Politics

Trudeau names former Radio-Canada broadcaster Julie Miville-Dechêne to the Senate

Prime Minister Justin Trudeau is appointing former journalist and public servant Julie Miville-Dechêne to fill a Senate vacancy from Quebec.

PM has named 38 senators to the Red Chamber

Prime Minister Justin Trudeau is appointing former journalist and public servant Julie Miville-Dechêne to fill a Senate vacancy from Quebec. (Supplied by the Prime Minister's Office)

Prime Minister Justin Trudeau has named former journalist and public servant Julie Miville-Dechêne to represent Quebec in the upper house.

Trudeau has named 38 senators to the Red Chamber. Like the other Trudeau appointees, Miville-Dechêne is expected to sit as an Independent or non-affiliated senator — part of the prime minister's stated campaign to eliminate partisanship from the chamber over time.

The Independent senators now constitute the largest bloc in the Senate.

Miville-Dechêne spent 25 years as an award-winning news and public affairs correspondent for Radio-Canada, the French-language arm of the CBC, in Washington, Toronto, Ottawa and Montreal.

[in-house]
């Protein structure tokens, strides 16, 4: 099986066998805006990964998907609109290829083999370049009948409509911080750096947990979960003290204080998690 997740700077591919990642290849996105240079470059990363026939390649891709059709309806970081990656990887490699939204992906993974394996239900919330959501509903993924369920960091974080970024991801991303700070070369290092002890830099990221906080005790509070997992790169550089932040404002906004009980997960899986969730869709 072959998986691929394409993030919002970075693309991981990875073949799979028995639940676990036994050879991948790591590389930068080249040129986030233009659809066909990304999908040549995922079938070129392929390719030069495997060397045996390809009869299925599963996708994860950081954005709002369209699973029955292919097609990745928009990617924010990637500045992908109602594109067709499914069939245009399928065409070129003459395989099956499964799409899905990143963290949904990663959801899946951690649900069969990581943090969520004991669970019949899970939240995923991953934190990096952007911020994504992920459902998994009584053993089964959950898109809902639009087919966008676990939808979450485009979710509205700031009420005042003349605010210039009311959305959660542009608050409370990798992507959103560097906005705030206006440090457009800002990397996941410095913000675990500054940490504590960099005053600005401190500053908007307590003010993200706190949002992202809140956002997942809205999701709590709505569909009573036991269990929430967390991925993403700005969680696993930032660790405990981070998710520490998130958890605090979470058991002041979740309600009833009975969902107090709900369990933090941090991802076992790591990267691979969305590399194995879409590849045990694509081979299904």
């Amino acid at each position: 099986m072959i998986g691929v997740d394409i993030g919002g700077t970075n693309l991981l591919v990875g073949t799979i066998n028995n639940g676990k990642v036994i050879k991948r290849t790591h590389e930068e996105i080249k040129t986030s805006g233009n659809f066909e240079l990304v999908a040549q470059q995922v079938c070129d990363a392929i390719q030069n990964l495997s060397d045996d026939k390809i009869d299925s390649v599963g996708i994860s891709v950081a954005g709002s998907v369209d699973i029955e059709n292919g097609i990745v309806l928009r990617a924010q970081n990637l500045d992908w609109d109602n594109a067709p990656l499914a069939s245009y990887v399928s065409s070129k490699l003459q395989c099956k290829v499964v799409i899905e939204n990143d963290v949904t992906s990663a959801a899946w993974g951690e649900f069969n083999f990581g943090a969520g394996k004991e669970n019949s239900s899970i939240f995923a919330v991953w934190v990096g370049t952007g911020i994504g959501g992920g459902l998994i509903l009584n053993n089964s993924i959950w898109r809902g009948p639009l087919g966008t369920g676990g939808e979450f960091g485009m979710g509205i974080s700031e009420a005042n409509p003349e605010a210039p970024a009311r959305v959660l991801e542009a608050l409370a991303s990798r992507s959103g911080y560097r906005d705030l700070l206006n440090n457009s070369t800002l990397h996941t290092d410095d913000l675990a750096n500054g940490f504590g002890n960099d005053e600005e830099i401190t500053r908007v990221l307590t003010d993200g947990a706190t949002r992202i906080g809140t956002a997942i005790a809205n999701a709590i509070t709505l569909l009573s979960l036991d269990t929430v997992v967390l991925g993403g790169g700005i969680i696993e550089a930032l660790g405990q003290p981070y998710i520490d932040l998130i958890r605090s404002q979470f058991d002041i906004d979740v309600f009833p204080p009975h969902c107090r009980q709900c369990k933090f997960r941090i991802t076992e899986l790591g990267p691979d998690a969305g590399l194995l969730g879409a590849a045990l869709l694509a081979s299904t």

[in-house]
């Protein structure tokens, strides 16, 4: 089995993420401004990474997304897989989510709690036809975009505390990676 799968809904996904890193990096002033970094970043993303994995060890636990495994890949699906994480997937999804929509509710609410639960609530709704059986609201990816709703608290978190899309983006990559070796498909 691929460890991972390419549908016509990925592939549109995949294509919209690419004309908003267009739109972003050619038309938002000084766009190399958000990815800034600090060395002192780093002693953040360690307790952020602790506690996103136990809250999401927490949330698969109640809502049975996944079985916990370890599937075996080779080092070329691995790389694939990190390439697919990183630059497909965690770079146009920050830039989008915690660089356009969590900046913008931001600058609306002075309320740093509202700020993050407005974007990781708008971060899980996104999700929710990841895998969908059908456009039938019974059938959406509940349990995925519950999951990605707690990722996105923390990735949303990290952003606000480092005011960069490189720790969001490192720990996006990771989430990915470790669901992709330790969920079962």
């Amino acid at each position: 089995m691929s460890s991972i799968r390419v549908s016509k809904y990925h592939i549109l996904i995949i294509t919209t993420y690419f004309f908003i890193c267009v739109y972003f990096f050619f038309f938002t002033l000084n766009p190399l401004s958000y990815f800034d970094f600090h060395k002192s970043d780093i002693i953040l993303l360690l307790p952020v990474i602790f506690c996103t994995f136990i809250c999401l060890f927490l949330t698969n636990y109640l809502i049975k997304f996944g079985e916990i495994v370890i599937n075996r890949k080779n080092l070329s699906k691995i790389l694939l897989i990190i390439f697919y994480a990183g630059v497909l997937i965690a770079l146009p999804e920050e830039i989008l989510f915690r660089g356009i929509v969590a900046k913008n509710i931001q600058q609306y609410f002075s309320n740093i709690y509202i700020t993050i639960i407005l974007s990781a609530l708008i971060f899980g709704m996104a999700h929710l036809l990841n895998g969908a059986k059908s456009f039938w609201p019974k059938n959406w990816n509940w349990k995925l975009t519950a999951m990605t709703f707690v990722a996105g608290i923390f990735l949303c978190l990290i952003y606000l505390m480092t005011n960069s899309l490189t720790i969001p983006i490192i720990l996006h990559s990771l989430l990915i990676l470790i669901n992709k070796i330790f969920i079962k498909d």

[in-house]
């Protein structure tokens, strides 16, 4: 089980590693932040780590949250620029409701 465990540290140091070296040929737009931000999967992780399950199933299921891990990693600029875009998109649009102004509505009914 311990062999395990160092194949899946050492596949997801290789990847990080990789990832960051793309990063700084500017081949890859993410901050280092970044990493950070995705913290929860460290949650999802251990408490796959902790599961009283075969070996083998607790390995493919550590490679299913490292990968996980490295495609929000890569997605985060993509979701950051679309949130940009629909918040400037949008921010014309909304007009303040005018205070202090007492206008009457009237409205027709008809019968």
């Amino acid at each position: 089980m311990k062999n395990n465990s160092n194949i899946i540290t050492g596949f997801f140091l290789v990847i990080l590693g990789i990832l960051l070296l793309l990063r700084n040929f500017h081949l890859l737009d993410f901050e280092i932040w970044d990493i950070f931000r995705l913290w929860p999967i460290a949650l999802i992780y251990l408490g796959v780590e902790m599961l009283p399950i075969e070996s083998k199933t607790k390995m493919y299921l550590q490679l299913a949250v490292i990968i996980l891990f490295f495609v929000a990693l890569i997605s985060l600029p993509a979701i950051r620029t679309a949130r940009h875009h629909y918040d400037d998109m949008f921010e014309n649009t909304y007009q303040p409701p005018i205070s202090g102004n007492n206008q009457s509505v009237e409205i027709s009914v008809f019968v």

In 2007, she became the first woman appointed to the prestigious position of ombudsman for Radio-Canada.

In 2011, she was named chair of the Quebec government's Conseil du statut de la femme, acting as an adviser to the government and contributing to numerous research reports on gender equality issues.

She also served as Quebec's representative in Canada's delegation to UNESCO and was appointed by the Quebec government as an envoy for human rights and freedoms in 2017.

"Her experience as a journalist and a senior public servant will greatly benefit Parliament and all of Canada," the prime minister said in a statement.

Miville-Dechêne was recommended to the PM by the Independent Advisory Board for Senate Appointments — a body created after Trudeau's election in 2015 with the goal of pursuing a "merit-based" appointments process.

The Independent Senators Group (ISG) has a plurality in the Senate with 46 seats, followed by 32 Conservative senators and 11 Liberals. As of today, there are still eight vacancies to be filled in the 105-member body.

Two more senators — Independent Ontario Sen. Anne Cools and Conservative Alberta Sen. Betty Unger — will retire in September before Parliament is expected to return from its summer recess.

With files from the Canadian Press

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